Main content
Online seminar series examines Reconstruction and its modern-day impact

Emory’s Rose Library and Fox Center for Humanistic Inquiry will host an online panel discussing “Defining the Black Reconstruction Archive” on Oct. 20. The event, moderated by Kimberly Wallace-Sanders, is part of a tribute series honoring Pellom McDaniels III.

The Stuart A. Rose Manuscript, Archives and Rare Book Library and the Fox Center for Humanistic Inquiry invite students, members of the Emory community and the general public to a panel discussion of “Defining the Black Reconstruction Archive” on Tuesday, Oct. 20, at noon.

Attendees can register here to receive a link to the online event.

“Defining the Black Reconstruction Archive” is the first of three panels that will explore the history and significance of Reconstruction. Panelists will highlight how African American archives and Black print culture illuminate the African American experience and shape the stories that are told. They will discuss topics such as using archival collections in their research and African American patriotism and activism. The program will last an hour, with the final 15 minutes reserved for questions.

Panelists include:

  • Barbara Combs, associate professor, Department of Sociology and Criminal Justice, Clark Atlanta University
  • Michelle Gordon, senior lecturer and director of undergraduate studies in the Department of African American Studies, Emory University
  • Randall K. Burkett, retired curator of African American collections for the Rose Library, Emory University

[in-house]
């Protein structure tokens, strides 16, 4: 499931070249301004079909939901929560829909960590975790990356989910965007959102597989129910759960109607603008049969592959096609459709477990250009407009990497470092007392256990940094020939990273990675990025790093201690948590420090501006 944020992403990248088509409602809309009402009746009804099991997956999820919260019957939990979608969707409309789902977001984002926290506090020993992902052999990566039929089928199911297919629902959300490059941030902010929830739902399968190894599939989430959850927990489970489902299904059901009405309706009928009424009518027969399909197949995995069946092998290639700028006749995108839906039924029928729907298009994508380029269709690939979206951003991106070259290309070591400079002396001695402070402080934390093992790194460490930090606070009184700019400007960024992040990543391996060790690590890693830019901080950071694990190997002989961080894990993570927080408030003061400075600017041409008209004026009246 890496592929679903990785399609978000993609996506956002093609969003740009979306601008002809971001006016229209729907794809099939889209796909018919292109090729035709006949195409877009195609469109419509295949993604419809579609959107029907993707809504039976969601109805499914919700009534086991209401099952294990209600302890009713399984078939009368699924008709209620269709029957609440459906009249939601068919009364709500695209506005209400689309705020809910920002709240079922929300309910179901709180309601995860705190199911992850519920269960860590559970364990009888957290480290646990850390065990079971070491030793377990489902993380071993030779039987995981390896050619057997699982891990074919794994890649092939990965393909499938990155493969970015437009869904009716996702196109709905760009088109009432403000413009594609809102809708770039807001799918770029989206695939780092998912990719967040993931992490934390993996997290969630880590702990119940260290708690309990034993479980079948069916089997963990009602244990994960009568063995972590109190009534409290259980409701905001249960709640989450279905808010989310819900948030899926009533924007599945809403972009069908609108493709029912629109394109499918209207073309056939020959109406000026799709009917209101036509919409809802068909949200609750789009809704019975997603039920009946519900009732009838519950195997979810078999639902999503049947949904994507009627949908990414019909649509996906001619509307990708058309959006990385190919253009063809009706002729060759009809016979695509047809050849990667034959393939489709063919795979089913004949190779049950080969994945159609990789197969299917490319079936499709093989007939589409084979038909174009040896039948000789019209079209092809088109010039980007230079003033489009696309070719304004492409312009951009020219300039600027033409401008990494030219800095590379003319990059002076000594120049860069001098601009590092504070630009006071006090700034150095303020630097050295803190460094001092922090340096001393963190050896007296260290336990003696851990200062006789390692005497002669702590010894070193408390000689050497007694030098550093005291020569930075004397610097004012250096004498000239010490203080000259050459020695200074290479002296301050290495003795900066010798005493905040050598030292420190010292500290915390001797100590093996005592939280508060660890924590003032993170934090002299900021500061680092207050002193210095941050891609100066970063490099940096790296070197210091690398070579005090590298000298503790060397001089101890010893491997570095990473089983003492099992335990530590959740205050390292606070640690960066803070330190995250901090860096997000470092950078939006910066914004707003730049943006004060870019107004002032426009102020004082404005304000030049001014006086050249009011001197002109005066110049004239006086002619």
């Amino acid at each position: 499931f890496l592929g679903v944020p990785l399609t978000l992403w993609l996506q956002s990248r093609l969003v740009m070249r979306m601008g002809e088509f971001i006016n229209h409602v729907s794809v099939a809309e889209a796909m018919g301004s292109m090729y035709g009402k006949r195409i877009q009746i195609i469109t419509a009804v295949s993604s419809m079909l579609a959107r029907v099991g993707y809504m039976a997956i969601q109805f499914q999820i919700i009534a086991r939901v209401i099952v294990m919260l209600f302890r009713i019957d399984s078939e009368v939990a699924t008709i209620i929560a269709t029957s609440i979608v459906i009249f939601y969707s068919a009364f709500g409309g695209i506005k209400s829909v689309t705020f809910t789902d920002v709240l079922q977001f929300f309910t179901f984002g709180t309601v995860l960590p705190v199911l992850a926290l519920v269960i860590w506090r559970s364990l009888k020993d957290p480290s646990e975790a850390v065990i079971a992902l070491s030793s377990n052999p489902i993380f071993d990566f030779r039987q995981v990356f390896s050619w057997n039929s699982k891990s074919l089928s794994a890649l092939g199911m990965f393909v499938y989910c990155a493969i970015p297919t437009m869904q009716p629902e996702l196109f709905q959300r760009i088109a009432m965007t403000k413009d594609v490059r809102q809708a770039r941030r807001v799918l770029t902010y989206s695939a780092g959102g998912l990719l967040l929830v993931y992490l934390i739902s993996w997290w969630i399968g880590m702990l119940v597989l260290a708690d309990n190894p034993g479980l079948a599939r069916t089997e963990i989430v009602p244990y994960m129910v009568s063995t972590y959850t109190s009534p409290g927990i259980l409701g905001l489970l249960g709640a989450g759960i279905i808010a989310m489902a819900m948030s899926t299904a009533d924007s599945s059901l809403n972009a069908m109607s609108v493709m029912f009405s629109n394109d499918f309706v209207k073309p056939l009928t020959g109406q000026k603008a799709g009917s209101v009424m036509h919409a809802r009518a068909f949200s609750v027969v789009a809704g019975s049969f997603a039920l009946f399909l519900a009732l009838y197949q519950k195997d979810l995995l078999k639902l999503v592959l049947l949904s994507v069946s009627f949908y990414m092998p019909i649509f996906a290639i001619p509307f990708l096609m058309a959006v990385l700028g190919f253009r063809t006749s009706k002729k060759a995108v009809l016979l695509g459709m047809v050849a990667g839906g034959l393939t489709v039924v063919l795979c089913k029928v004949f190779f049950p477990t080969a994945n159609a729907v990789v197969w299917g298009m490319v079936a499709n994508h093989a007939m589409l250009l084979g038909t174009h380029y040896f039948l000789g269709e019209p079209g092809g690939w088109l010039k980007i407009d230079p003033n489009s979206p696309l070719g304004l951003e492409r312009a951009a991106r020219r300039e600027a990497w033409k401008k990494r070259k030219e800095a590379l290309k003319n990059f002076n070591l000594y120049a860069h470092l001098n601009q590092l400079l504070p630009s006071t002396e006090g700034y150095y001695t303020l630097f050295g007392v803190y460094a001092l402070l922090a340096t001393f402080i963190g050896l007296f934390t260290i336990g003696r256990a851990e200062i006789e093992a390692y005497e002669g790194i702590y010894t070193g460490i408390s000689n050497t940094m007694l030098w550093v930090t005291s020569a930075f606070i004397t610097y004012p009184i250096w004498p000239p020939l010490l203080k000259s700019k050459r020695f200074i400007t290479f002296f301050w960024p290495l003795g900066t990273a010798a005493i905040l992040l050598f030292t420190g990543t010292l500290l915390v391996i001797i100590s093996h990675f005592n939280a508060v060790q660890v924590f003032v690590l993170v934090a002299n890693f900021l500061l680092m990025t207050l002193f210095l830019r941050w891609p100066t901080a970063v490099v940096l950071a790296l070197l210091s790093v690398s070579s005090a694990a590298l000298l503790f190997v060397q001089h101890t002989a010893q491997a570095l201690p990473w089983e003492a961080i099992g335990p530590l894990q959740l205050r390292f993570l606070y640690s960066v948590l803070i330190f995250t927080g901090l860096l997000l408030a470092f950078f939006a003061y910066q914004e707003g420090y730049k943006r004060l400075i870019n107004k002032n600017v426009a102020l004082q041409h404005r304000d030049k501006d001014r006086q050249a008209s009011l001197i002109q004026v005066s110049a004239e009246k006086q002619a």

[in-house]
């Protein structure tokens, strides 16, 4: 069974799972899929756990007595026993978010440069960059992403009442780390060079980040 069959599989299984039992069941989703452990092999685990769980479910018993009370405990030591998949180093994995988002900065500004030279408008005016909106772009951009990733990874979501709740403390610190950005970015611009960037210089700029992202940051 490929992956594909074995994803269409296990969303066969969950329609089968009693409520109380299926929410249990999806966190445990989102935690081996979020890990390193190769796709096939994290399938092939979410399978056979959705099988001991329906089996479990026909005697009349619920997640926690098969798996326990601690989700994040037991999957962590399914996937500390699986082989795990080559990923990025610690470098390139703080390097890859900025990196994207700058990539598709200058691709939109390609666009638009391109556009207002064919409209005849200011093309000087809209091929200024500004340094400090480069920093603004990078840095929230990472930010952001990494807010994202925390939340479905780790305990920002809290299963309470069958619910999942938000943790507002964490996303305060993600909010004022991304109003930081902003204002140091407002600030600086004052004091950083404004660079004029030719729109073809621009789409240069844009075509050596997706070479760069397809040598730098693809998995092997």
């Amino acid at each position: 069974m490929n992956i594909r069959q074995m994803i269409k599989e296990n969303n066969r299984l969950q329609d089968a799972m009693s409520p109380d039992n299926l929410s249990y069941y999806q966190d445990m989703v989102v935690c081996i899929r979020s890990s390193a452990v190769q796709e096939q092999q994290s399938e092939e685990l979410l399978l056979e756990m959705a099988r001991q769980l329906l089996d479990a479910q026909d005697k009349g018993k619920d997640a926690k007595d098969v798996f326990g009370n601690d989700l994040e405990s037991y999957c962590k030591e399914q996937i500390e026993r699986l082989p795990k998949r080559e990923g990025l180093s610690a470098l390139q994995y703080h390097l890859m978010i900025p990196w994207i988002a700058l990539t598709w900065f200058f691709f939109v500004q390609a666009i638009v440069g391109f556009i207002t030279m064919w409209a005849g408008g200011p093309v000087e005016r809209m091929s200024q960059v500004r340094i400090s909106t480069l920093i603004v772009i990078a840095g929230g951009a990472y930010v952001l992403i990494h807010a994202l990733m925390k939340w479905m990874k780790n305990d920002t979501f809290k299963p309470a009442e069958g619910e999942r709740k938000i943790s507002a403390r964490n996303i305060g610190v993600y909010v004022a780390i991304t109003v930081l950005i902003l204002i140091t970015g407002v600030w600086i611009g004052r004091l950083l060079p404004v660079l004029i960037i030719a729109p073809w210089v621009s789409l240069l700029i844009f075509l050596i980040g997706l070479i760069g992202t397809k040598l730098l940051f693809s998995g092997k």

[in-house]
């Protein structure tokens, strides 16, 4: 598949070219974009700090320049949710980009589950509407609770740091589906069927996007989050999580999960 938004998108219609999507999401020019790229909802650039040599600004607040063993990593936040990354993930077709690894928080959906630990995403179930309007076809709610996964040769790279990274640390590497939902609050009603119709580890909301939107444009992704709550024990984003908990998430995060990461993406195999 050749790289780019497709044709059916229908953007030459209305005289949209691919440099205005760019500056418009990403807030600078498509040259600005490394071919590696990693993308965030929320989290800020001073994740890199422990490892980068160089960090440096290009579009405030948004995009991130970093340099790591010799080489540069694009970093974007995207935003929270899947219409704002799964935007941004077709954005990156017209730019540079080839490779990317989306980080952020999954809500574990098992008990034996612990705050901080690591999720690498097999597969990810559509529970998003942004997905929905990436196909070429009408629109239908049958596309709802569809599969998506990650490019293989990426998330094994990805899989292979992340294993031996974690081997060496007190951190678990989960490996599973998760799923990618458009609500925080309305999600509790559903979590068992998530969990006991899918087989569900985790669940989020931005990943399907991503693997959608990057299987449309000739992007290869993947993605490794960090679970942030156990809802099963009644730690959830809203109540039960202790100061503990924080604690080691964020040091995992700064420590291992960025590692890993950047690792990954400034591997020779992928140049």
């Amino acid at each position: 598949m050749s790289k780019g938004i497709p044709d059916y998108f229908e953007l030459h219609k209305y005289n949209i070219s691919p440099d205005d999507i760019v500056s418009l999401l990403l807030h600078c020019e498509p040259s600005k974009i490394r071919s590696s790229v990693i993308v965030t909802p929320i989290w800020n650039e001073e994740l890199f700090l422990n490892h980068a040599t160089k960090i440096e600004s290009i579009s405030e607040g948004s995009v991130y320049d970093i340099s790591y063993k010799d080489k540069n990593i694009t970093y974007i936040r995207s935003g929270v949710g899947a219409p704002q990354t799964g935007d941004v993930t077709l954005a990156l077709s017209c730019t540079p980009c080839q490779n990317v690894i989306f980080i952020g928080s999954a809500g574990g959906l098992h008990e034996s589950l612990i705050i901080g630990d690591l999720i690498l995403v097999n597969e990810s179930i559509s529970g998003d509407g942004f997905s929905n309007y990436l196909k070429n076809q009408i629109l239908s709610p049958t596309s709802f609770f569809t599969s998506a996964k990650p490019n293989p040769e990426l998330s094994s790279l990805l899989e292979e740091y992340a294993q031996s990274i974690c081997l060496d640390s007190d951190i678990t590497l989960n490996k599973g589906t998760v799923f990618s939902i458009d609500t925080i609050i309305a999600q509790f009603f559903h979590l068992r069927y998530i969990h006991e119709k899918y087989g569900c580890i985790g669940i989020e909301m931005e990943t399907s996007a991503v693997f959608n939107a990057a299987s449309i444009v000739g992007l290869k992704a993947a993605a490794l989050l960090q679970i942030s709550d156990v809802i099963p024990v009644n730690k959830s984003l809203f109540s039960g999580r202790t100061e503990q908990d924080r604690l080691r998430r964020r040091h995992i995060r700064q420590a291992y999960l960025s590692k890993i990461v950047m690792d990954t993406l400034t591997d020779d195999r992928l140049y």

• Nikki Brown, professor, Department of History, University of Kentucky

Kimberly Wallace-Sanders, associate professor of American Studies and African American Studies at Emory, will moderate the panel.

The Lift Every Voice Seminar Series is part of the Lifting Every Voice Tribute Series in honor of Pellom McDaniels III, former curator of African American collections in the Rose Library. McDaniels, who passed away in April, earned both his master of arts and PhD from Emory. He officially joined Emory Libraries as curator of African American collections in 2012. 

As McDaniels wrote, “In many ways, the questions and events of Reconstruction are the questions of today.” The seminar series explores how the Black Reconstruction archive can expand our understanding of what it means to be an American in 2020.

Additional series co-sponsors are Emory’s Office for Racial and Cultural Engagement and the James Weldon Johnson Institute for the Study of Race and Difference.

For more information about Lifting Every Voice and other related events, please visit Lifting Every Voice: the Pellom McDaniels III 2020-2021 Tribute Series.

Recent News